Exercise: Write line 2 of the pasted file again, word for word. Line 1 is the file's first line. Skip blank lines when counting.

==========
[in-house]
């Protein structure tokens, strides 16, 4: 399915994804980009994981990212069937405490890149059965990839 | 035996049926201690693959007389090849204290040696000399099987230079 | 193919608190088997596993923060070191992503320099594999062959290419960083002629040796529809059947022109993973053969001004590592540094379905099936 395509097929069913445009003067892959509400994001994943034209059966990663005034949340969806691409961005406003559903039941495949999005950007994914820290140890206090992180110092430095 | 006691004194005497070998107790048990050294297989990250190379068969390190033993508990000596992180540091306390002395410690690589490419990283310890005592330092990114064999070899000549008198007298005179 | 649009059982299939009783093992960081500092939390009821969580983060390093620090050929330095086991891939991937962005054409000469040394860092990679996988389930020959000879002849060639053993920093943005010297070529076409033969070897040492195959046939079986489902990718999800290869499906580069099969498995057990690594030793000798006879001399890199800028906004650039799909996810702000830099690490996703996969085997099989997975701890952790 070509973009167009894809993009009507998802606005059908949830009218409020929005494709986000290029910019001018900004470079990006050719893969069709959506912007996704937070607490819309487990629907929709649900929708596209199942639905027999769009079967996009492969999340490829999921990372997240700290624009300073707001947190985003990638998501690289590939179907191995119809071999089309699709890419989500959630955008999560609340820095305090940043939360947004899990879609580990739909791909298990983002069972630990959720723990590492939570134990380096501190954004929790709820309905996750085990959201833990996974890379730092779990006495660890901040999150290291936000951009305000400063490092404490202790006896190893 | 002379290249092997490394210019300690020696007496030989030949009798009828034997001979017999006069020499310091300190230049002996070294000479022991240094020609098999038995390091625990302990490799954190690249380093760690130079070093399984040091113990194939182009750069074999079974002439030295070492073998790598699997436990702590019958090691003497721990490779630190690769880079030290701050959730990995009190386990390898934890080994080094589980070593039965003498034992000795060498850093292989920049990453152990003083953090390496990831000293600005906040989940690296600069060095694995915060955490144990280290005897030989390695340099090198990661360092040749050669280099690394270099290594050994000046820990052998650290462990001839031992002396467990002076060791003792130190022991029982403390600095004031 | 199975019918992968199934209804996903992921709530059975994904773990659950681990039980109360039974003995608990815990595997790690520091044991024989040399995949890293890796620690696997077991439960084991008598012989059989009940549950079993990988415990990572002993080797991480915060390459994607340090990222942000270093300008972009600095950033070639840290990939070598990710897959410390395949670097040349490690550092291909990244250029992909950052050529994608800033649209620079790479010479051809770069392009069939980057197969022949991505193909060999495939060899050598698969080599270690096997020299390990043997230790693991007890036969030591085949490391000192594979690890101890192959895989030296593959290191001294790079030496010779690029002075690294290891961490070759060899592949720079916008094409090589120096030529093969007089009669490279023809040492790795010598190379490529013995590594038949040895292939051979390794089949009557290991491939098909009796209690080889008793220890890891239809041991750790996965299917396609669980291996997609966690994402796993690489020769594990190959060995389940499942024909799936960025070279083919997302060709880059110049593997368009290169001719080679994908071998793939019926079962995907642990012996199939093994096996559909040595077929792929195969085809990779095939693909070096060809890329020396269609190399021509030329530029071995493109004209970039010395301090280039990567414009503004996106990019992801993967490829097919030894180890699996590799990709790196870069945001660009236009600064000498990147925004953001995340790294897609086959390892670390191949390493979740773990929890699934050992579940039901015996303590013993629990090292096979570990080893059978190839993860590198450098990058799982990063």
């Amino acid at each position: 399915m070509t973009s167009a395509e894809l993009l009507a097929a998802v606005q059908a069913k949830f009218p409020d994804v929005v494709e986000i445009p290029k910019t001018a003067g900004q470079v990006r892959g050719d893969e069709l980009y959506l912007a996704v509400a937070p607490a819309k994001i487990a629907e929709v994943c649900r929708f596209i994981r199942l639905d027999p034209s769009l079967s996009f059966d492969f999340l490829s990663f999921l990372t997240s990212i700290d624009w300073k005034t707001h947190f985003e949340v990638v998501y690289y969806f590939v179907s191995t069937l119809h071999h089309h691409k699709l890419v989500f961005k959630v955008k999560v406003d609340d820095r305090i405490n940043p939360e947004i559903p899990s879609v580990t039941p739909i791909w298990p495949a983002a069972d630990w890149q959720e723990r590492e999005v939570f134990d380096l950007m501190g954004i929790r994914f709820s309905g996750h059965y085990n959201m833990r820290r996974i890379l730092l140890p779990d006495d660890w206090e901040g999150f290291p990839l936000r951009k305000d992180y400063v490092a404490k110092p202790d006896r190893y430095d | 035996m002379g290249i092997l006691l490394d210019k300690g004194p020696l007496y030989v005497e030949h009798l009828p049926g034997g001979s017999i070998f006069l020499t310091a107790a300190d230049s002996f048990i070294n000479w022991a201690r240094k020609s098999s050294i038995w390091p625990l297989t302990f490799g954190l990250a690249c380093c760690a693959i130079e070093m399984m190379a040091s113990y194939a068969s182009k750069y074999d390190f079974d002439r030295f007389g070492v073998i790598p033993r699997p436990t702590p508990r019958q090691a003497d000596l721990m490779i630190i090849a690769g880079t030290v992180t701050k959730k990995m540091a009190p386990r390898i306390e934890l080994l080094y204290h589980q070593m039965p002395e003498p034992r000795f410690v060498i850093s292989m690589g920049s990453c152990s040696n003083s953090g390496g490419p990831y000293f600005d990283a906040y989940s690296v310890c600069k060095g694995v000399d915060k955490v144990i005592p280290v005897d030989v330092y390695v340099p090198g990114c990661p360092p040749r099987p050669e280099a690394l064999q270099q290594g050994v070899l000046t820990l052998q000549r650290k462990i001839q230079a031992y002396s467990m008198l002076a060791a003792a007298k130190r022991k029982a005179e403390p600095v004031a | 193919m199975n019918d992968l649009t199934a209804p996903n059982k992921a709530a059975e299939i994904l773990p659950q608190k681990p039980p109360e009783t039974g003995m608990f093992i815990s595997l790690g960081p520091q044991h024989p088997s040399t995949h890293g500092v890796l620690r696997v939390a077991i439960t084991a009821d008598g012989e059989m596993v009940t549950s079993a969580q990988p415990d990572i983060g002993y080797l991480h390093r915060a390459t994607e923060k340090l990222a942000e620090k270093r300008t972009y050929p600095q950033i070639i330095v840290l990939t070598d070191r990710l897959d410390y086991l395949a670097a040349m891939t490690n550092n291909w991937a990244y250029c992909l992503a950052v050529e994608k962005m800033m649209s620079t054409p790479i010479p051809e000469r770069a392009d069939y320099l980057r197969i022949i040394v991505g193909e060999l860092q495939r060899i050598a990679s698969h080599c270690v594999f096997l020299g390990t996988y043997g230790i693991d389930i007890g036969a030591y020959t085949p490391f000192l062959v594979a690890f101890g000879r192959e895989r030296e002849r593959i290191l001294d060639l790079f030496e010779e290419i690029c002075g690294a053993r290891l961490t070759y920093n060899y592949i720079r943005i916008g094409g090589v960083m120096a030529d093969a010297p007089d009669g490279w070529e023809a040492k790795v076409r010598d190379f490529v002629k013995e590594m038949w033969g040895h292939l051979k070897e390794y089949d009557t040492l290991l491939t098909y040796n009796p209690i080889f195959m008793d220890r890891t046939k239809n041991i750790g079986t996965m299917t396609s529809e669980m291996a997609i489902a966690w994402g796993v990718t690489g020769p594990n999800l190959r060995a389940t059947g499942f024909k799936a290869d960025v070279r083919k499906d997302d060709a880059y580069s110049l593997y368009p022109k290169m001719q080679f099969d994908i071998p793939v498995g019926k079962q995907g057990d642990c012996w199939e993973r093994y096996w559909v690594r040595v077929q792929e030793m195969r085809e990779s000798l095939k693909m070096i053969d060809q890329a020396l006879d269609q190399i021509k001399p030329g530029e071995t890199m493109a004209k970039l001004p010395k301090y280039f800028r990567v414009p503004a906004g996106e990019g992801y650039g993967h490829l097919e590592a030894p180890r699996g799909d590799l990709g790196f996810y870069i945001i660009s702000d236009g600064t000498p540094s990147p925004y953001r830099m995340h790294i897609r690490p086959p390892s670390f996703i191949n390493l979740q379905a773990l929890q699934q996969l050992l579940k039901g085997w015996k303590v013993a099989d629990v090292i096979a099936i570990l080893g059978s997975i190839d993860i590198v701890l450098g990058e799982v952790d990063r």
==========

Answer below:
């Protein structure tokens, strides 16, 4: 399915994804980009994981990212069937405490890149059965990839 | 035996049926201690693959007389090849204290040696000399099987230079 | 193919608190088997596993923060070191992503320099594999062959290419960083002629040796529809059947022109993973053969001004590592540094379905099936 395509097929069913445009003067892959509400994001994943034209059966990663005034949340969806691409961005406003559903039941495949999005950007994914820290140890206090992180110092430095 | 006691004194005497070998107790048990050294297989990250190379068969390190033993508990000596992180540091306390002395410690690589490419990283310890005592330092990114064999070899000549008198007298005179 | 649009059982299939009783093992960081500092939390009821969580983060390093620090050929330095086991891939991937962005054409000469040394860092990679996988389930020959000879002849060639053993920093943005010297070529076409033969070897040492195959046939079986489902990718999800290869499906580069099969498995057990690594030793000798006879001399890199800028906004650039799909996810702000830099690490996703996969085997099989997975701890952790 070509973009167009894809993009009507998802606005059908949830009218409020929005494709986000290029910019001018900004470079990006050719893969069709959506912007996704937070607490819309487990629907929709649900929708596209199942639905027999769009079967996009492969999340490829999921990372997240700290624009300073707001947190985003990638998501690289590939179907191995119809071999089309699709890419989500959630955008999560609340820095305090940043939360947004899990879609580990739909791909298990983002069972630990959720723990590492939570134990380096501190954004929790709820309905996750085990959201833990996974890379730092779990006495660890901040999150290291936000951009305000400063490092404490202790006896190893 | 002379290249092997490394210019300690020696007496030989030949009798009828034997001979017999006069020499310091300190230049002996070294000479022991240094020609098999038995390091625990302990490799954190690249380093760690130079070093399984040091113990194939182009750069074999079974002439030295070492073998790598699997436990702590019958090691003497721990490779630190690769880079030290701050959730990995009190386990390898934890080994080094589980070593039965003498034992000795060498850093292989920049990453152990003083953090390496990831000293600005906040989940690296600069060095694995915060955490144990280290005897030989390695340099090198990661360092040749050669280099690394270099290594050994000046820990052998650290462990001839031992002396467990002076060791003792130190022991029982403390600095004031 | 199975019918992968199934209804996903992921709530059975994904773990659950681990039980109360039974003995608990815990595997790690520091044991024989040399995949890293890796620690696997077991439960084991008598012989059989009940549950079993990988415990990572002993080797991480915060390459994607340090990222942000270093300008972009600095950033070639840290990939070598990710897959410390395949670097040349490690550092291909990244250029992909950052050529994608800033649209620079790479010479051809770069392009069939980057197969022949991505193909060999495939060899050598698969080599270690096997020299390990043997230790693991007890036969030591085949490391000192594979690890101890192959895989030296593959290191001294790079030496010779690029002075690294290891961490070759060899592949720079916008094409090589120096030529093969007089009669490279023809040492790795010598190379490529013995590594038949040895292939051979390794089949009557290991491939098909009796209690080889008793220890890891239809041991750790996965299917396609669980291996997609966690994402796993690489020769594990190959060995389940499942024909799936960025070279083919997302060709880059110049593997368009290169001719080679994908071998793939019926079962995907642990012996199939093994096996559909040595077929792929195969085809990779095939693909070096060809890329020396269609190399021509030329530029071995493109004209970039010395301090280039990567414009503004996106990019992801993967490829097919030894180890699996590799990709790196870069945001660009236009600064000498990147925004953001995340790294897609086959390892670390191949390493979740773990929890699934050992579940039901015996303590013993629990090292096979570990080893059978190839993860590198450098990058799982990063």